I almost missed the dawn from the summit of Vulkan San Pedro. The climb was steep and hard and dirty and I was tired. But I went faster and faster and faster to catch it – so that I could bring it back here to you and tell you – it is possible to see the dawn of a new day. Next time, let’s watch it rise together.

An Education in Grace

“Pero el pueblo de los Estados Unidos no sabían, era que el gobierno (But the people of the United States did not know, it was the government),” Cesár said quizzically, in what I can only describe as one of the most natural acts of grace I have ever experienced. It was as if absolution of national inequities was something that the jefe of Cafe R.E.D. offered on a daily basis. In a way, he did; at least insofar as he worked each day to create opportunities that would restore hope, humanity, and dignity to those who had felt stripped of those things through deportation.

It was not deportation we were discussing, however. I need to start a little further back in the story for you to understand.

The day before, Miercoles (Wednesday), I had taken two different chicken buses, weaving their tortuous way up and down the mountains of Guatemala, in order to get to Xela for the Board Meeting of DESGUA at Cafe R.E.D. I had met Cesár, the Manager of Cafe R.E.D., and the other board members and then shared lunch with them.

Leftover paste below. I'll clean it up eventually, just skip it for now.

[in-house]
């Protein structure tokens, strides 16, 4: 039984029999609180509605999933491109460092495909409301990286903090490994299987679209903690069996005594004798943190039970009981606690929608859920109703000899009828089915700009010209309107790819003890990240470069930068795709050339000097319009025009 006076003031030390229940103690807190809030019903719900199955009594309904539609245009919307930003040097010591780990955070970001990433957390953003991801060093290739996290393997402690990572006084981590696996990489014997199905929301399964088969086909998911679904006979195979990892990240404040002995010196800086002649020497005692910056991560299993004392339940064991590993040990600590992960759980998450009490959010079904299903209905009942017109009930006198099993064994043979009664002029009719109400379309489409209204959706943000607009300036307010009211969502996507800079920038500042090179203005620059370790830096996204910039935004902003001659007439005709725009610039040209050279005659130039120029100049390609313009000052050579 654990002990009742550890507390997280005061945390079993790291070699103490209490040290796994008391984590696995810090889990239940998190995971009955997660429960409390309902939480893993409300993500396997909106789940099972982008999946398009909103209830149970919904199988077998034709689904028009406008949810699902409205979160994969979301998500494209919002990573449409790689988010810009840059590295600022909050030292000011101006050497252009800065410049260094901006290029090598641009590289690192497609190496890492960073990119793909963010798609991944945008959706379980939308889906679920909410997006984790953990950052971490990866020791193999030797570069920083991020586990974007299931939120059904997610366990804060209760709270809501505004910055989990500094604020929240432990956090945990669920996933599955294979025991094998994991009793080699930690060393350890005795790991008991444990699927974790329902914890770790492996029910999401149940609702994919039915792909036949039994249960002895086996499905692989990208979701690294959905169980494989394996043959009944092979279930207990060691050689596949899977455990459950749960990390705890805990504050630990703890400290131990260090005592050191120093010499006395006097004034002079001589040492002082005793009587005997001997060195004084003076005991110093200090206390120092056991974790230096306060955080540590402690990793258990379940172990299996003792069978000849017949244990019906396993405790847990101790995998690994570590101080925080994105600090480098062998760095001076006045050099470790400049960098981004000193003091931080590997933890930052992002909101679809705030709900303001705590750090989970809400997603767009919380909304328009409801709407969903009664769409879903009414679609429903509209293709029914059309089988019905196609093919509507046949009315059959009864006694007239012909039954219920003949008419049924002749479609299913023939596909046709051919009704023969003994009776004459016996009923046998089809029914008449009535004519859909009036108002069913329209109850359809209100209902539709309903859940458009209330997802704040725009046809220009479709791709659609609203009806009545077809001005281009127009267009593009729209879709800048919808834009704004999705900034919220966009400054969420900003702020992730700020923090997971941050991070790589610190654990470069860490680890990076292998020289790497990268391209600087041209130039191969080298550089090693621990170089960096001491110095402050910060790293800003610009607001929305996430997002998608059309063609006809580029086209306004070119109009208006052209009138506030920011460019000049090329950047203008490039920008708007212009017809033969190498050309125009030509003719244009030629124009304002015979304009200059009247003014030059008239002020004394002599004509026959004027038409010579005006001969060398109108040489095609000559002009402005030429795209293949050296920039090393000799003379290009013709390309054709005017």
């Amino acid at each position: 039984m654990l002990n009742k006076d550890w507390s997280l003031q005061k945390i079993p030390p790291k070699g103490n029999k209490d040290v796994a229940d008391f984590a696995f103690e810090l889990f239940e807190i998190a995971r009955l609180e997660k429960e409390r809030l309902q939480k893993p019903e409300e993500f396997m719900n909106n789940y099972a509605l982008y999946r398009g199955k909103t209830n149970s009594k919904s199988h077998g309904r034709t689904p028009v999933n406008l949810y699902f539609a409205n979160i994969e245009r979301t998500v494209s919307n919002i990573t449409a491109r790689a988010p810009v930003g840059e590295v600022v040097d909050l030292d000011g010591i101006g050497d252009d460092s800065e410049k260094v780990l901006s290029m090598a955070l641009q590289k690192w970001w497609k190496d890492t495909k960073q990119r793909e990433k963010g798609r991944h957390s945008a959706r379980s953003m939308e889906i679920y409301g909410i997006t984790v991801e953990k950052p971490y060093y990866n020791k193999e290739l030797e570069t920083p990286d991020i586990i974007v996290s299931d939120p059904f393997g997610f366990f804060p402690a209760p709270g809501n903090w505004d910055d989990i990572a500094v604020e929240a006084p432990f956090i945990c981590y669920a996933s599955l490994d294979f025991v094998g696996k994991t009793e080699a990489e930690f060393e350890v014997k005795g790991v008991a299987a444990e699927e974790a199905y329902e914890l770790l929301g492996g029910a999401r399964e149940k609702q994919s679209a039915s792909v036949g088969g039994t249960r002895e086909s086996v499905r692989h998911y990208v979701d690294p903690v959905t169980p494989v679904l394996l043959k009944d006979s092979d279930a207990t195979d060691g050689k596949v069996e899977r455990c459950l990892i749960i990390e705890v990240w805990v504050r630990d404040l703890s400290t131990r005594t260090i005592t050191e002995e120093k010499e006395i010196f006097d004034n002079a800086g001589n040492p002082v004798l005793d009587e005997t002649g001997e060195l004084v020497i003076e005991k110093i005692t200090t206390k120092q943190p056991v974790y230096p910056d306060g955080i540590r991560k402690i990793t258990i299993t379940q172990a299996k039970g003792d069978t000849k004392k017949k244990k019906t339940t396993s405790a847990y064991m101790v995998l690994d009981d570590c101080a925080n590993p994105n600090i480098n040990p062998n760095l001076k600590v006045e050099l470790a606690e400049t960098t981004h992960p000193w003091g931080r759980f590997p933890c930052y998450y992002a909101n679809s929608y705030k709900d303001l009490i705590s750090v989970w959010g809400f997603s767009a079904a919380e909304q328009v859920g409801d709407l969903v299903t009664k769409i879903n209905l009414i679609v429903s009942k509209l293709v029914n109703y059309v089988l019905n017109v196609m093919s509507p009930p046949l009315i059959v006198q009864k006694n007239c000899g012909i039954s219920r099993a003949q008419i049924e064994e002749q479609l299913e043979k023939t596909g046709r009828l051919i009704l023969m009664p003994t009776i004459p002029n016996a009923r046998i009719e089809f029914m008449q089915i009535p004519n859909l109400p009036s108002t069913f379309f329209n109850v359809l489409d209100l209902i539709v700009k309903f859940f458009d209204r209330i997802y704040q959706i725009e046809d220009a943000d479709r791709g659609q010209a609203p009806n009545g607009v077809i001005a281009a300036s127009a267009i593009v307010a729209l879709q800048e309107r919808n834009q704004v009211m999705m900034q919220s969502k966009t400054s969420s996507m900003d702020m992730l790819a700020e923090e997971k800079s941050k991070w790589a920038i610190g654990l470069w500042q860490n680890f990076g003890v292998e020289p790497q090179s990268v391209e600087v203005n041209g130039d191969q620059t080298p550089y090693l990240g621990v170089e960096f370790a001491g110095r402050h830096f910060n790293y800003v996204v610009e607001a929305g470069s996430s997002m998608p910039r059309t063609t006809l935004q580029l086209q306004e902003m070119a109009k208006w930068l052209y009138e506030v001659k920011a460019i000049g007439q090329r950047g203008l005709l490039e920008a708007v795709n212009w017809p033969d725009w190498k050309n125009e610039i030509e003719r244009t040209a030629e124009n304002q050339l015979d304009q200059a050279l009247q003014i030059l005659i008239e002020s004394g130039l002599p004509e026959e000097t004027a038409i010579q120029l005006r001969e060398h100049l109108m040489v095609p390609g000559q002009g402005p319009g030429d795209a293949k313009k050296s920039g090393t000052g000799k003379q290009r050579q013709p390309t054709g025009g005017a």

After the meeting dispersed, Cesár and I sat in red chairs at the back of Cafe R.E.D. while I peppered him with questions. I tried hard to be understood in my still developing Español, and he tried equally hard to get me to understand his quite eloquent Español.

The final question that I had asked was what in the history of his nation had given him hope and joy. He had answered that it was what had happened in 1945. He told me that before that women had no rights and after that, women had rights.

Ah, yes, I had agreed. It was the same in the United States. Before the World Wars, we had not worked in factories etc., but after that we had jobs and some women desired to stay in them. I explained to him that I understood how war can change culture and open the way for women.

He tried again. Again I failed to understand.

Finally he raised a finger to indicate that he would be right back and returned with a 300 page, dense historical piece called Bitter Fruit: The Story of the American Coup in Guatemala, a piece written by Americans and published through Harvard University Center on Latin American Studies. He smiled warmly, confident that now I would understand what he was talking about.

…all I had to do was read a 300 page historical investigation…

*Ahem* – 30 hours later, after I had read the book, written and posted 2 blogs on other topics, and engaged in some delicate vocational communications – our conversation could continue.